Where has the SEC been in pursuing funds of funds, other money managers and consultants that allegedly placed client money with Bernard L. Madoff for investment?
The question is prompted by an order issued by the Connecticut Superior Court in Bridgeport on March 30 temporarily freezing the assets of Tremont Group Holdings Inc., Maxam Capital Management LLC and others in a lawsuit filed over alleged losses in the Madoff scandal by the Town of Fairfield and two Fairfield pension funds.
The town and its pension funds do not accept that the defendants were deceived by Madoff. They allege the defendants were all participants in an illegal investment scheme headed by Madoff, according to the suit filed by the Fairfield group's attorney, David S. Golub of the Silver Golub Tietell LLP law firm.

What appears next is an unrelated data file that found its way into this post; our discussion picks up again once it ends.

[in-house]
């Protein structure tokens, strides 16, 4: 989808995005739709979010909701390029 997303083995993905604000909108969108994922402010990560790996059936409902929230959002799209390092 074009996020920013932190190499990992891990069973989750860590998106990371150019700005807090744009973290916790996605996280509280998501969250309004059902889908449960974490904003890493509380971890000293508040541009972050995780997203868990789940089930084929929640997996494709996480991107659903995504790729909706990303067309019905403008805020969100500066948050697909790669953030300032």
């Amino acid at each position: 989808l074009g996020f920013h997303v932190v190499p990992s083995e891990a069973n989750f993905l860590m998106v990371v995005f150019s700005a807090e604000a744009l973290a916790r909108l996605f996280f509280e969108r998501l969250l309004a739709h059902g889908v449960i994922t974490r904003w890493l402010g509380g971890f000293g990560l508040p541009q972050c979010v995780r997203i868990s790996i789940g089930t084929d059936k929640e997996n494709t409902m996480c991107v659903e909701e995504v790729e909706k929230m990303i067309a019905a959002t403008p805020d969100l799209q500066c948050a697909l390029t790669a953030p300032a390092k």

The complaint says the defendants' enormous greed caused them to knowingly aid and abet and participate in Madoff's criminal conduct.
The allegations were enough for the court for it to issue the temporary restraining order on the assets of the defendants.
Tremont believes the claims in this complaint are wholly without merit and will vigorously defend itself, Montieth Illingworth, spokesman, said in a statement.
Maxam officials couldn't be reached.
So far, the Securities and Exchange Commission has brought no action against any of the consultants or money mangers involved with Madoff, by recommending his firm, or making investments in it on behalf of clients. The only external firm the SEC has taken action against is Madoff's auditor, Friehling & Horowitz CPAs P.C.
Kevin Callahan, SEC spokesman, said the Madoff investigation is continuing but SEC officials cannot comment.
In such a massive case, the SEC should speed its efforts to assist investors in getting to the bottom of the scandal. It should be leading the charge in the investigation of the firms that funneled huge sums of money to Madoff.